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Gilbert Vargas died in the line of duty

The 50-year-old backhoe operator was killed March 14 when a trench he was digging in Pacific Palisades collapsed, burying him.

March 25, 2013|By Gale Holland
  • Firefighters remove the body of Gilbert Vargas from a trench in Pacific Palisades on March 14. Vargas was helping to divert bacteria-laden runoff that now flows directly into the surf zone at Will Rogers State Beach.
Firefighters remove the body of Gilbert Vargas from a trench in Pacific… (Brian van der Brug, Los Angeles…)

Los Angeles Times

Gilbert Vargas had a big personality. There wasn't anyone he couldn't or wouldn't talk to, particularly about his passions: his daughters and his Pomeranian pup, Cuco.

"It was my dog, but it became his," said his eldest daughter, Grecia Vargas. "He's one of those persons who made an impact on everyone's lives."

Vargas, 50, was operating a backhoe on a city public works project in Pacific Palisades on March 14 when the U-shaped trench he was working on caved in. Vargas was buried chest-high in dirt in the 15-foot deep pit. Another worker sank nearly up to his hips.

After 1 1/2 hours, the Fire Department managed to extricate the second worker. Vargas died of multiple traumatic injuries, the coroner said. The injuries may have included suffocation. Cal/OSHA is investigating. Vargas died serving the public. The Temescal Canyon project that he was working on is part of a $50-million city program, funded by voter-approved bonds, to clean up Santa Monica Bay.

Specifically, Vargas was helping to divert fecal bacteria-laden runoff that now dumps directly into the surf zone at Will Rogers State Beach. This is the stuff that periodically closes the beaches and raises the risk of stomach flu, sinus infections and other maladies for millions of beach visitors in L.A. County each year. The runoff will either be treated at an underground tank and used for irrigation or sent to the Hyperion Treatment Plant near LAX.

"These are projects to clean up the environment and protect public health," said Mark Gold, former president of Heal the Bay and associate director of UCLA's Institute of the Environment and Sustainability. "We take them for granted until a tragedy of this magnitude occurs."

Vargas' death touched off the usual information clampdown that arises in L.A. when even a whisper of litigation is in the air. I visited the Covina headquarters of Los Angeles Engineering, which was awarded $8 million by the city to build the Temescal Canyon project. But no one would come to the front office and talk to me. Citing the pending investigation, city officials also declined to speak about the accident or about Vargas. An unidentified hard hat at the job site said no one would have any "comment" and shooed me away.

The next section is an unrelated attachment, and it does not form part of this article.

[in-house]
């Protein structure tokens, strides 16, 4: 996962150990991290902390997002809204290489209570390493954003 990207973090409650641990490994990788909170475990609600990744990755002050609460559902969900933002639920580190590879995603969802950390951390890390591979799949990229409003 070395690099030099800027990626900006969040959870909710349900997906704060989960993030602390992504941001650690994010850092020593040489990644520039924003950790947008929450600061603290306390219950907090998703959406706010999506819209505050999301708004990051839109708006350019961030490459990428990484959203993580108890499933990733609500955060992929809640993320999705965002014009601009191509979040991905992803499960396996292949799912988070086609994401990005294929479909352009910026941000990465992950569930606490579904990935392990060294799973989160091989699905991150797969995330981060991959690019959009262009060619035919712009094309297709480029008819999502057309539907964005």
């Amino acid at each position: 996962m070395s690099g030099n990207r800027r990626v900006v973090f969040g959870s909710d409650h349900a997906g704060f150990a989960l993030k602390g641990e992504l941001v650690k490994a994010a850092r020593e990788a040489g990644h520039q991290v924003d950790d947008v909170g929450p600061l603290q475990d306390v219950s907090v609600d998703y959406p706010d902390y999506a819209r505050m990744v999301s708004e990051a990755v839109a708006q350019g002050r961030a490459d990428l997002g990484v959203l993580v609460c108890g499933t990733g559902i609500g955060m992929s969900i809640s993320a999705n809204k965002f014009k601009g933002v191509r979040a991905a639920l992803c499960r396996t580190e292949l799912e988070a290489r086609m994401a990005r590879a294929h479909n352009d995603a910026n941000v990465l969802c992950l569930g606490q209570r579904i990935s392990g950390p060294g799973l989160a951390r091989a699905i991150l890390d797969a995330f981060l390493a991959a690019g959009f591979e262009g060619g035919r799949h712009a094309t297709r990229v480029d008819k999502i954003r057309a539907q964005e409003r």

We're a country that venerates work but not workers. We turn out to protest trees being knocked down, or grasslands being mowed over. But we don't know and don't seem to care how many people gave their lives building our bridges, freeways and infrastructure, the world we actually live in day-to-day.

Construction is a dangerous business. Of the 4,609 worker deaths nationally in 2011, 721, or nearly one in six, happened during construction, according to the federal Bureau of Labor Statistics. By way of comparison, 125 law enforcement officers that year died in the performance of their duties, the FBI said.

Trenching is one of the dicier parts of a risky profession, Peter Melton, a spokesman for Cal/OSHA, told me.

"Any time you excavate the ground it's dangerous," said Luis Robles, secretary of Laborers Local 300, which represented Vargas. "You don't know if you're going to hit a water line or the ground is going to give way."

Two years before the Vargas accident, a 25-year-old man died after being buried during a trench cave-in, coincidentally also in the Palisades. McGrath Contracting of Van Nuys was fined $77,000 by Cal/OSHA, which found that the walls of the L-shaped trench he was working in had not been properly buttressed. McGrath is appealing the penalties.

Los Angeles Engineering appears to have a clean safety record. Robles said he was unaware of any complaints about workplace safety.

Vargas' death rippled outward through his relatives, co-workers and first responders. Family members were at the scene during the nine-hour effort to free his body — what the L.A. Fire Department, in its news release, called the "dolorous recovery." Ninety firefighters were assigned to the operation. Rescuers had to install emergency shoring to keep the trench from collapsing once again.

I can only imagine how deeply shaken all who witnessed it were by this calamity. Crisis counselors from the mayor's office were on site, and the union later sent in specialists to help workers get through it . A couple of co-workers who saw the whole thing are having a tough time, a union official said.

Vargas, a Chino resident who came from Chihuahua, Mexico, decades ago, had worked construction in many Southern California cities, his daughter said. (Don't bother with the emails, he was a legal immigrant.) From time to time, he traveled back to Chihuahua to visit his mother and sister. Otherwise, his family was his universe.

A week before the accident, he summoned his extended clan, including a sister, brother and cousin, to a Sunday barbecue. It was not a holiday, and no one was having a birthday.

They asked him, "What are we celebrating?"

"It's just a family day," he replied. Vargas in some mysterious way arranged to say his goodbyes.

gale.holland@latimes.com

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